When I began work on Megacosm Generator, I decided to look into Application platforms for hosting. My requirements were relatively low:

  • Free
  • Runs Python

While I had started with Google App Engine, I found that it could not use non-python python modules (i.e. python modules written in C++), such as the Noise module that I was using to define landmasses. After examining several options, I decided to give Openshift a try.

While Openshift did in fact work, it was riddled with problems, most of which were simply bad design issues.

Git Grief

When creating a project, you have the chance to designate a github repository to pull from. This however will fail if you use ssh; This would be nice to know before waiting a minute for it to try to create the project, only to have it fail with that notification. Throw a javascript warning saying “this url should start with https://” and make the user experience better.

Despite setting up the github url, it only clones the repo rather than set up any type of scheduled pull, which would have been nice. This means that now rather than managing one remote repository, you’ll need to manage two, but they’re all the same so it’s not a big deal, right?

Well, unless you use git flow and work out of a develop branch. As far as I’ve found, there is no way to switch branches in openshift- which means if you want to see your local develop branch on openshift, you have to merge it into openshift’s master branch. This workflow just feels… wrong.

To at least get a proof of concept working, I ignored the git repo setup and let it generate it’s own, the copied my files from the github checkout to the other- it was amateur, but it worked. After much wrestling, tweaking, cajoling and swearing, I was finally able to get it working.


When I finally get get all the kinks worked out and got everything functional, I was disappointed by how ungodly slow it was to render my maps on the planet. On my local machine, it took 5.5 seconds to render the entire planet- most of that was due to waiting for three separate perlin noise maps on the backend.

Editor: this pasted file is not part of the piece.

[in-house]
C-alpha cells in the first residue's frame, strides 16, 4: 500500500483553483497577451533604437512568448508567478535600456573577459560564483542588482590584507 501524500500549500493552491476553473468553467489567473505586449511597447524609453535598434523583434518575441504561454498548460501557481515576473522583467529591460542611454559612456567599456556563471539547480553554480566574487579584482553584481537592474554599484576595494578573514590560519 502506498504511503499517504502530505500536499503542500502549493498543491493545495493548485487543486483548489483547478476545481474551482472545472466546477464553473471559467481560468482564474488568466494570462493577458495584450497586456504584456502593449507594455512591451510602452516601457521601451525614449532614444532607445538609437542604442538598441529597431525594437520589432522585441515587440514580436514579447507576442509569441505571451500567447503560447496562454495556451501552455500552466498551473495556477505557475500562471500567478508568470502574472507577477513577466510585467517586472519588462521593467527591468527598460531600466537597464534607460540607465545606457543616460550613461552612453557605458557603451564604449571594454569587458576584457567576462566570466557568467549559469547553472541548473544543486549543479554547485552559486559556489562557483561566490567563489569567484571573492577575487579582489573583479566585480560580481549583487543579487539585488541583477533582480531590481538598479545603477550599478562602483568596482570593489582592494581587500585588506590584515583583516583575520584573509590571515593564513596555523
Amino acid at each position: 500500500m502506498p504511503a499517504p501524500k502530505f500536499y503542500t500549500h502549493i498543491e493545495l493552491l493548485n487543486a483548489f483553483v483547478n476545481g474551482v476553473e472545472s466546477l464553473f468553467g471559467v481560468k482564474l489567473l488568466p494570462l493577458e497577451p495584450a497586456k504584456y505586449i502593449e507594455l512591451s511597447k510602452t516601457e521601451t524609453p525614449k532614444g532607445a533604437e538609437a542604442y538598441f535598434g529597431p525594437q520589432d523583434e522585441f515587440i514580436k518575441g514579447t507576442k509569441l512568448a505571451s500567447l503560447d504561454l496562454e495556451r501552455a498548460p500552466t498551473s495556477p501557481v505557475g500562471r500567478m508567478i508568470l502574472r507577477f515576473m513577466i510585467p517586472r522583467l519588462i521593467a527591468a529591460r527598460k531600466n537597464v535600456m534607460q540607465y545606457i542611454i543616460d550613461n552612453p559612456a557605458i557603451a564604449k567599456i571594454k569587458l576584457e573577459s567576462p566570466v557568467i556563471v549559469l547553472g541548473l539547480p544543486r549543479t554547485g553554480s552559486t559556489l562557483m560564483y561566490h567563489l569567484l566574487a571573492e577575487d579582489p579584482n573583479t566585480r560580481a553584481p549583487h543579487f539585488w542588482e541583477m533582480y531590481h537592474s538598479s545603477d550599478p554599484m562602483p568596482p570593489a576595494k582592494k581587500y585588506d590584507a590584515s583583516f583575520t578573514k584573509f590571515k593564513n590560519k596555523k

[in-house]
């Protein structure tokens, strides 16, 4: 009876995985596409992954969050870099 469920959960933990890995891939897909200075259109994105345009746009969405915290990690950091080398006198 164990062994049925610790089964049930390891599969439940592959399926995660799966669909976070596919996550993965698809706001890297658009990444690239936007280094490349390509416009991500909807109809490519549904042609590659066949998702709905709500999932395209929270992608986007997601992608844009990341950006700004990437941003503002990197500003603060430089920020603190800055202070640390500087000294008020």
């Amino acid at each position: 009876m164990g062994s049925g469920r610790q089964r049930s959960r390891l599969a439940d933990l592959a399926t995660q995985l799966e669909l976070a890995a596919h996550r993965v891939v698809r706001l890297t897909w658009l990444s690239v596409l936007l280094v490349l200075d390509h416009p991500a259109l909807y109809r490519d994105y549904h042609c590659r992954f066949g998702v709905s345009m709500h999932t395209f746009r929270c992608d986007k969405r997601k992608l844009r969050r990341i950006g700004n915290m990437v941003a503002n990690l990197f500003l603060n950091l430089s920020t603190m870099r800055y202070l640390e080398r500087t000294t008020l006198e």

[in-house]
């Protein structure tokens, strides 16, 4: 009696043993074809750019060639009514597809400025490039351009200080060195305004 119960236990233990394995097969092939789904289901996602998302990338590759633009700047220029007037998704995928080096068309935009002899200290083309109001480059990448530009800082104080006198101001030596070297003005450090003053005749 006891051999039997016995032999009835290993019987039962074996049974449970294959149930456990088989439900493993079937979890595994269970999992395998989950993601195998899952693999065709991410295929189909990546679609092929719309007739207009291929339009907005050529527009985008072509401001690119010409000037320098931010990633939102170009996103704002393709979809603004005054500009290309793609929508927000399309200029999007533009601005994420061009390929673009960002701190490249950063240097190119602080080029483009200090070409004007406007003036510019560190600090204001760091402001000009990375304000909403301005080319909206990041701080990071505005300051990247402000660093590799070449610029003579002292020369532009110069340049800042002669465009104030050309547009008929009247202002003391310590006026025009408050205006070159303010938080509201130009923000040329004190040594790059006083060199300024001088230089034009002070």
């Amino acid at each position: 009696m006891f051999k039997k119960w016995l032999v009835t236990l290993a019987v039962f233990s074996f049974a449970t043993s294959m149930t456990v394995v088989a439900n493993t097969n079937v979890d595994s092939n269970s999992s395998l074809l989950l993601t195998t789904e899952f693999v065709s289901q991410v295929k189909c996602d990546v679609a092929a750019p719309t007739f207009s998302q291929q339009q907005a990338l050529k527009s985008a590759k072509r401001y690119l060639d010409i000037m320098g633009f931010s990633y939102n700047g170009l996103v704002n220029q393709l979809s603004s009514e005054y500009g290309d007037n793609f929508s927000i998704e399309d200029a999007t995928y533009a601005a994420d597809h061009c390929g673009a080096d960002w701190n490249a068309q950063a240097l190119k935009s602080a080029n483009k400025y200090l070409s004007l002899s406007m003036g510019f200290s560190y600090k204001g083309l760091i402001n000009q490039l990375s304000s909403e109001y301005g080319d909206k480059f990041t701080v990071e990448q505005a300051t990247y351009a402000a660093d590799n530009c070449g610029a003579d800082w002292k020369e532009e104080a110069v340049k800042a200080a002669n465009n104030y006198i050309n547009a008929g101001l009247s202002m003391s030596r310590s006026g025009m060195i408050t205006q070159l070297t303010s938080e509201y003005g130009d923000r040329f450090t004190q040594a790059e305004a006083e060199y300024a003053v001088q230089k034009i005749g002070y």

In comparison, Openshift took over 30 seconds. It was so slow at first that I thought the app still wasn’t working. Even 30 seconds is a guess; that’s how long I waited before going back debugging, reuploading, and then checking back to see that it was in fact finally rendered. To be honest, it’s not really worth the effort to replicate because…

It’s Unreliable

After uploading for the billionth time, it still wasn’t working, and I couldn’t figure out why. There was little feedback in the web interface to indicate there was a problem. After checking the HA-proxy interface, I saw the node was down for maintenance. “No problem,” I thought, “This is why it has HA Proxy- I can spin up multiple instances on the backend” I spun up another two “gears” and waited… and waited. I stopped the gears. I started the gears. I restarted the system… nothing. Everything was still down. It had been an hour since it had originally went down and I was growing frustrated. I kept trying over the course of the night, eventually deleting the entire thing and trying again. No dice. What’s the point of a scalable system like this if it’s this fragile?


In Conclusion…

I’ve decided that at this point, openshift isn’t worth the effort. Part of the problem is admittedly my ignorance of the platform and ignorance of Python in general. However, Openshift’s poor interface feedback coupled with questionable stability and horrible performance is too much for me to take at this time. Once I un-kludge my configuration, I’ll look into other options. If Openshift goes through any major changes, I’d be willing to give it another shot.